Mr Major's weekend assault on adoption, in which he pledged to root out political correctness in a shake up of the service, immediately prompted speculation that a new Conservative government would even consider privatisation.
Denise Platt, social services under-secretary at the AMA, said Mr Major's comments were 'nauseating', given the fact that the government had omitted its widely supported adoption Bill from last October's Queen's Speech.
Ms Platt said the Bill had attracted political and professional consensus and would have resolved concerns over political correctness intruding into adoption services.
It sought to place a new duty on councils to publicise their range of adoption services and encourage couples from ethnic communities to come forward. It also aimed to empower the courts to assess a child's interests.
Ms Platt said the prime minister's comments on adoption, and the subsequent speculation about privatisation they fuelled, amounted to 'dishonourable' politics. 'To the general public this seems like a new crisis in the public sector which someone is going to put right by accessing the private sector,' she said.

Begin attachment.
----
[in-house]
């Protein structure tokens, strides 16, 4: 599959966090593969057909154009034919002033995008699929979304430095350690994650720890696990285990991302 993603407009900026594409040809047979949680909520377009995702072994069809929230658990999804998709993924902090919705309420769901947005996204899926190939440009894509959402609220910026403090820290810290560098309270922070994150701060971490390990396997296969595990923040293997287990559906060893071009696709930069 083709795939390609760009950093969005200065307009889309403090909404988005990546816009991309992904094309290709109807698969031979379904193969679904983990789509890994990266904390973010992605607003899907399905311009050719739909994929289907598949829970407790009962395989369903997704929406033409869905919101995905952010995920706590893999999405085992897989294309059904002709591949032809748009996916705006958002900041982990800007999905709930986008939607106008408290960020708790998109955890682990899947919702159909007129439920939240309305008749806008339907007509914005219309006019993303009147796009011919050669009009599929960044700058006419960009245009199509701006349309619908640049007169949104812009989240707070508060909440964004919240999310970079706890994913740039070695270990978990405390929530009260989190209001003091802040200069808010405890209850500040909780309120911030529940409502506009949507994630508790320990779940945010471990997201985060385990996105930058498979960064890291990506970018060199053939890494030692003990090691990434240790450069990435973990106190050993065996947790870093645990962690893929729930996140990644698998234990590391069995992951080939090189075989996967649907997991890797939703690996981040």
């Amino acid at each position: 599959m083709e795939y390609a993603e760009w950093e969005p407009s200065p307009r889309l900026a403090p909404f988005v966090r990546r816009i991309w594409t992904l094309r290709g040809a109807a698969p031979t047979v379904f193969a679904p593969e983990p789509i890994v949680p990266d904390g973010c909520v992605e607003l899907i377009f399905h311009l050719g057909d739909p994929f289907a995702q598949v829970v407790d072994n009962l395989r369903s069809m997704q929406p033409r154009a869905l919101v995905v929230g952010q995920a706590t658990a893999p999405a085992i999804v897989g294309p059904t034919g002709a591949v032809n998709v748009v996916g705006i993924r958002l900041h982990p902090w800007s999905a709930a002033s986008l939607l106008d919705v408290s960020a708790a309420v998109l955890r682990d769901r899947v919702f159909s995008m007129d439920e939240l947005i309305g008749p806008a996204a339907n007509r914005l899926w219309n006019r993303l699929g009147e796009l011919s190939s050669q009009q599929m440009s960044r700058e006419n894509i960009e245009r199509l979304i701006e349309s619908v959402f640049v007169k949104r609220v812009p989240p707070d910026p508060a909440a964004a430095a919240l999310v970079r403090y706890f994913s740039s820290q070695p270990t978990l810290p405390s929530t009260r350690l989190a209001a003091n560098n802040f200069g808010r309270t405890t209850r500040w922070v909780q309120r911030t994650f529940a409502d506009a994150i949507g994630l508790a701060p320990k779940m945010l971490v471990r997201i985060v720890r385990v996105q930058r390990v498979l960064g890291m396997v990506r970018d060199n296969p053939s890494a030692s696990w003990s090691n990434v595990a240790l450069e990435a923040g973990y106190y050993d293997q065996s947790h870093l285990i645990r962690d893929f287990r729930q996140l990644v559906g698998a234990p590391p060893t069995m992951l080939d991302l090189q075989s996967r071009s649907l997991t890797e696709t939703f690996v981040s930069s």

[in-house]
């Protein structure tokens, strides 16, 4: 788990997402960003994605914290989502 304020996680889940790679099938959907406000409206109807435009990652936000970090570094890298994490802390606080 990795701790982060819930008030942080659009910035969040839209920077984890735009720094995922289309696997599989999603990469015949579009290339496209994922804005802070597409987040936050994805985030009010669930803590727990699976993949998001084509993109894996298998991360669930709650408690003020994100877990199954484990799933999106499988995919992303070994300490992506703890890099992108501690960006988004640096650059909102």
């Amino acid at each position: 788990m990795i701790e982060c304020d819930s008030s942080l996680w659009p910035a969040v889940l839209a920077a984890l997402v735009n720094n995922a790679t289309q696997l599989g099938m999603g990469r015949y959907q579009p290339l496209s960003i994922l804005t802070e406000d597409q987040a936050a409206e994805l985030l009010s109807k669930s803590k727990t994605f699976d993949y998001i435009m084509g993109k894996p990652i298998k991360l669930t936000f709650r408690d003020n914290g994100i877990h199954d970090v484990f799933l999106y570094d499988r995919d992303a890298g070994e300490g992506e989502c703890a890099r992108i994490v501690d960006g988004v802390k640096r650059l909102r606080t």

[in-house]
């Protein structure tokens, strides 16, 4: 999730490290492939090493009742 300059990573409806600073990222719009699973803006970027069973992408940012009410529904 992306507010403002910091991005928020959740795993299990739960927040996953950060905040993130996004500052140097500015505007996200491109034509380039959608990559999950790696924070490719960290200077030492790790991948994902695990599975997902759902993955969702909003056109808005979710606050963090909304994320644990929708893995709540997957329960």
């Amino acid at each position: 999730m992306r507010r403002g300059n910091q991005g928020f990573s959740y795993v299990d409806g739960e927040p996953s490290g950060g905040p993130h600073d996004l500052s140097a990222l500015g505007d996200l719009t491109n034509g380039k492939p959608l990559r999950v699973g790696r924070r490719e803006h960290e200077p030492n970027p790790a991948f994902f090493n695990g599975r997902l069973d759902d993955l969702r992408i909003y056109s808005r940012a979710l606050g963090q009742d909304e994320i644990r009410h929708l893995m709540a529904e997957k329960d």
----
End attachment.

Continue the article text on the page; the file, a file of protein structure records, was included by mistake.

Ms Platt said the private sector had no track record in adoption and that the professional expertise resided in social services departments.
Mr Major's attack came on the back of a recent Social Services Inspectorate report on adoption. An SSI inspection of six local authority adoption services found evidence of children waiting up to three years to be adopted and parents approved for adoption waiting more than two years.
Inspectors also found that expertise in adoption is narrowly focused, leaving other child care workers unfamiliar with adoption.
SSI chief inspector Herbert Laming said: 'Social services need to match parents to children much more effectively by finding parents who are ready to adopt children from specific age groups.'
Health minister Simon Burns urged councils to review their services and said: 'Arguments for introducing new adoption legislation are weakened by evidence that existing law [the 1976 Adoption Act] is not being followed.'